June 16, 2009

Letters to the President: Returned to Sender?

As I follow the coverage of the presidential election and ensuing chaos in Iran over the last week, I'm continually reminded of the documentary Letters to the President, which I saw and briefly highlighted at MSPIFF in April. It deserved a little more discussion at that time, but I was so impressed by another Iranian film, The Song of Sparrows (which I saw about an hour later), that the immediate relevance of the documentary may have been diminished. However, I do remember that at the conclusion of Letters to the President is a simple title card informing the viewer that Mahmoud Ahmadinejad is planning to run for re-election in the summer of 2009 (the film originally premiered at the Berlin International Film Festival in February of this year).

And now here we are, in the summer of 2009, and an imperfect film has foreshadowed a perfect political storm. (And here are some thoughts on what the storm might do to Iranian film in the future.)

Here are the broad details as I understand them for those of you who may not be keeping as close an eye on the situation: Mahmoud Ahmadinejad (pictured above) took a populist approach on the way to winning the Iranian presidential election in 2005. Since that time he has received both love and loathing from Iranians and the international community ("Axis of Evil", anyone?). As in the U.S., the office of president is a four year term (though unlike the U.S., it's not the highest official position), and Ahmadinejad ran for re-election this year.

The election took place last week and what was predicted by some to be a very tight race between Ahmadinejad and his rival, Mir Hossein Moussavi, ended up being a landslide, nearly 2-to-1 in favor of Ahmadinejad. Moussavi's supporters, numbering in the hundreds of thousands, have taken to the streets in protest.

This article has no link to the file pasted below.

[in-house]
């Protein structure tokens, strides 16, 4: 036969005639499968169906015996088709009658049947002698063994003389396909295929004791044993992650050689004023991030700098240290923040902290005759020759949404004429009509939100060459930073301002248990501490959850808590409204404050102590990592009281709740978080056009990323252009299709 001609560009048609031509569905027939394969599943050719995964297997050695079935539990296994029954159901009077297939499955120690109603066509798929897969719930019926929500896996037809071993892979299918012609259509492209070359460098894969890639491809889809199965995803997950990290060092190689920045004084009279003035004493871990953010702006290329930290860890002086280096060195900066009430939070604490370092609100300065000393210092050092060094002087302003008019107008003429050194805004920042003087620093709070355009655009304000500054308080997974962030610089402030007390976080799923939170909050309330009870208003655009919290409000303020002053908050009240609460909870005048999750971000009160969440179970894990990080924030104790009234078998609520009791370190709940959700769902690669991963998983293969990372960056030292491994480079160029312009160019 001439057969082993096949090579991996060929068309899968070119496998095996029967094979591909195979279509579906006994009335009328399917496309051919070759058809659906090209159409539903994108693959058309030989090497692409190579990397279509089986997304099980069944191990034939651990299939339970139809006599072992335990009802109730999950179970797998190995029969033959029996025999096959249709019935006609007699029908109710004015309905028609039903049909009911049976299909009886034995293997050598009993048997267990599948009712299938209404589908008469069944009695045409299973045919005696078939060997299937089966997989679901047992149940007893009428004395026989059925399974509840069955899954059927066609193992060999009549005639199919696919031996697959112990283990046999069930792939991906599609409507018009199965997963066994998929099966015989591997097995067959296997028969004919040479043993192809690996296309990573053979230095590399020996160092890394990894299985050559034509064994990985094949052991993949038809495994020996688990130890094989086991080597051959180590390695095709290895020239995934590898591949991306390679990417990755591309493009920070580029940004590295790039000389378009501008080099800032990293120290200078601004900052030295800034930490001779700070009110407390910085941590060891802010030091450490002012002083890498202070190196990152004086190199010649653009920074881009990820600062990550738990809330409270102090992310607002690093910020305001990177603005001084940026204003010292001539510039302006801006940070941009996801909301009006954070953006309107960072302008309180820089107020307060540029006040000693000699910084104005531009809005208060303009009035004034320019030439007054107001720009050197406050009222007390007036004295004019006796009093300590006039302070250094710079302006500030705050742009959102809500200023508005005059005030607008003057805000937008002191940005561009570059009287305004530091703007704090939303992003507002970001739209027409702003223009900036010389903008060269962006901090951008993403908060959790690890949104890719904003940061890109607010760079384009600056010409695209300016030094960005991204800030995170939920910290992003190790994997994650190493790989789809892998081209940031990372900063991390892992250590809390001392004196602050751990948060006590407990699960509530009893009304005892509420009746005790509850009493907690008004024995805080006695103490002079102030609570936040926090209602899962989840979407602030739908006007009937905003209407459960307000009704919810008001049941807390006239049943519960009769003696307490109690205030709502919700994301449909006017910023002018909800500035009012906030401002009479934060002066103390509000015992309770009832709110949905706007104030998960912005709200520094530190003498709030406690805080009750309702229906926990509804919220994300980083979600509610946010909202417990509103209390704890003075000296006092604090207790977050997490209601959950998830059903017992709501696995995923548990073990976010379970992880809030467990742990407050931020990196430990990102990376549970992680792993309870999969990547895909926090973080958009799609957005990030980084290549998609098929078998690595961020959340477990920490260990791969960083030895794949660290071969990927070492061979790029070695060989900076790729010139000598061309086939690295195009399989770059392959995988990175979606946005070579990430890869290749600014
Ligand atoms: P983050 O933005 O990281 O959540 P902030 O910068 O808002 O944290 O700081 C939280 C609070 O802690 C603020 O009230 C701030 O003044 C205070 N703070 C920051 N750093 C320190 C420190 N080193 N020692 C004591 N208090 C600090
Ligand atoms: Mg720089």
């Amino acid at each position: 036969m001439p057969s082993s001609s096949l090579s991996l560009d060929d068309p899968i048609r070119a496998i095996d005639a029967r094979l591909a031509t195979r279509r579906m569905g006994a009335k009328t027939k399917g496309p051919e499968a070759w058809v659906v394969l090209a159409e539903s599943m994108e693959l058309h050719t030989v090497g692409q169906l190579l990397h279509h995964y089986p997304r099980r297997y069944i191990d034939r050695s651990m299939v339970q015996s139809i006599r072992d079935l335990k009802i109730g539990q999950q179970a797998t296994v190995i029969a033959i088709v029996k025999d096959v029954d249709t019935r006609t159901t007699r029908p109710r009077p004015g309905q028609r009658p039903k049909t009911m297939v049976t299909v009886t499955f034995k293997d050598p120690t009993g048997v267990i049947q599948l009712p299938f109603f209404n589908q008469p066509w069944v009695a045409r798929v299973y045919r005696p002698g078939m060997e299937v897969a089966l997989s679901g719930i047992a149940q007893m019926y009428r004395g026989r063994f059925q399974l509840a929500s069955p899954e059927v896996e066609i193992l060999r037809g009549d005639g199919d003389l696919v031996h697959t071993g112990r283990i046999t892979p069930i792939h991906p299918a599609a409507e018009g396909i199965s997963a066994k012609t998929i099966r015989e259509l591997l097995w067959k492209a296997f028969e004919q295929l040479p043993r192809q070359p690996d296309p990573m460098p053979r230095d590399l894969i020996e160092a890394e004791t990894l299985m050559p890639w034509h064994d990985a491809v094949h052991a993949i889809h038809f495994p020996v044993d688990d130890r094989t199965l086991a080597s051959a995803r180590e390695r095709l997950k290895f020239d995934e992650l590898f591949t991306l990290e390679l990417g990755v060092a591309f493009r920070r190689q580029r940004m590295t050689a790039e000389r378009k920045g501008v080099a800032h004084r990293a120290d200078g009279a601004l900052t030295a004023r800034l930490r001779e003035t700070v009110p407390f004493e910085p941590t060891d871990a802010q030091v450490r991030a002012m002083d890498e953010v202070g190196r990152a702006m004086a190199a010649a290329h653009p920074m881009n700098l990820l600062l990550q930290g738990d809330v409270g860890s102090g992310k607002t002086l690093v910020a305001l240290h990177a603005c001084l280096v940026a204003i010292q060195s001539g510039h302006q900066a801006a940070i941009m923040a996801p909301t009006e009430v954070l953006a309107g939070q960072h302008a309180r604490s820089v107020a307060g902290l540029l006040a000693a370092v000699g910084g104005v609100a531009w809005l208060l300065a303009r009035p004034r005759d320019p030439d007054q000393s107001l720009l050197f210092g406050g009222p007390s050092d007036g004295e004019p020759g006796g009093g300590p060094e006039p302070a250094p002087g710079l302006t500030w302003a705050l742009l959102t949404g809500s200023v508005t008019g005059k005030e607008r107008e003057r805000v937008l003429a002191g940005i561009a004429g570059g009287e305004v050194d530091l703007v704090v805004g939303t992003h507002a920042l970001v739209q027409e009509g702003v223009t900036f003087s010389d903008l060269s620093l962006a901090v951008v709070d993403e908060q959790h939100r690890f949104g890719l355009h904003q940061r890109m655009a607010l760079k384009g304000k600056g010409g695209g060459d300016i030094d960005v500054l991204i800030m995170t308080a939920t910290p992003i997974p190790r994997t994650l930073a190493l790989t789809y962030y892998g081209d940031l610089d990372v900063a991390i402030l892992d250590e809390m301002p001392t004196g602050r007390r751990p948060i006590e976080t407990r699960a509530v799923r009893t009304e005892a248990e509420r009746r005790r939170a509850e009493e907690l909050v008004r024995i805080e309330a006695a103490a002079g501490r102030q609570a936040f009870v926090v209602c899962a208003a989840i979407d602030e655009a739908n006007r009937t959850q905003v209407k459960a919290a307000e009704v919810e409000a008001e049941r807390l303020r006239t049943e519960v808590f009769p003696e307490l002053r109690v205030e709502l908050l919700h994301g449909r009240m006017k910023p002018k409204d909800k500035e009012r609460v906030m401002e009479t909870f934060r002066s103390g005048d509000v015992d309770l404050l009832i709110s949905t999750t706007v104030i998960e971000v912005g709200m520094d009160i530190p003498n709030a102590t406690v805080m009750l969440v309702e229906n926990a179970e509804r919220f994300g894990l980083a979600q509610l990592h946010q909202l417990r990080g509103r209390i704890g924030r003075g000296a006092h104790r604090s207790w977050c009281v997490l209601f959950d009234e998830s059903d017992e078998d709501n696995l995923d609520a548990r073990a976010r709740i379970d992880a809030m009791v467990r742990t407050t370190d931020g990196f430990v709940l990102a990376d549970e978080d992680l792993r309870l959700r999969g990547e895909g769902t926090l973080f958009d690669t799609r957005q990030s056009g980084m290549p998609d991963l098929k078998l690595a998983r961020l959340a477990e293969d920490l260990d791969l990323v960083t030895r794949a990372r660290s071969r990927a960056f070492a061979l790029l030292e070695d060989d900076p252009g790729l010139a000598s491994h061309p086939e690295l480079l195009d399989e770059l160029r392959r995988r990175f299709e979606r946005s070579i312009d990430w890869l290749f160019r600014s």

Photos: The New York Times, Vahid Salemi/Associated Press

What does all of this mean in the context of Letters to the President? Two things, from my possibly misinformed observations:

1.) As evidenced by the interviews in the film, there appears to be a silent (but now vocal) majority of Iranians who oppose Ahmadinejad, and they appear to be concentrated in the capital of Tehran, which has seen the brunt of the action this week.

2.) Despite Ahmadinejad's showy display of populism in creating an entire government department to reply to the letters that are sent to him, a number of those responses must have been lost in the mail. Or, more likely, his opponents weren't the ones sending him letters in the first place, but the ones simply waiting and strategizing to replace him in this election.

It's one of the weaknesses of Petr Lom's film that we don't get a better sense of the history of Iran or the official policies surrounding democratic freedom, but in broadly surveying the opinions of the Iranian people, Letters to the President offers fascinating food for thought. The film is currently still on a worldwide festival tour, though it doesn't look like it will be back in the U.S. anytime soon, at least not in theaters. In the meantime, check out these clips offered from the film's official website:

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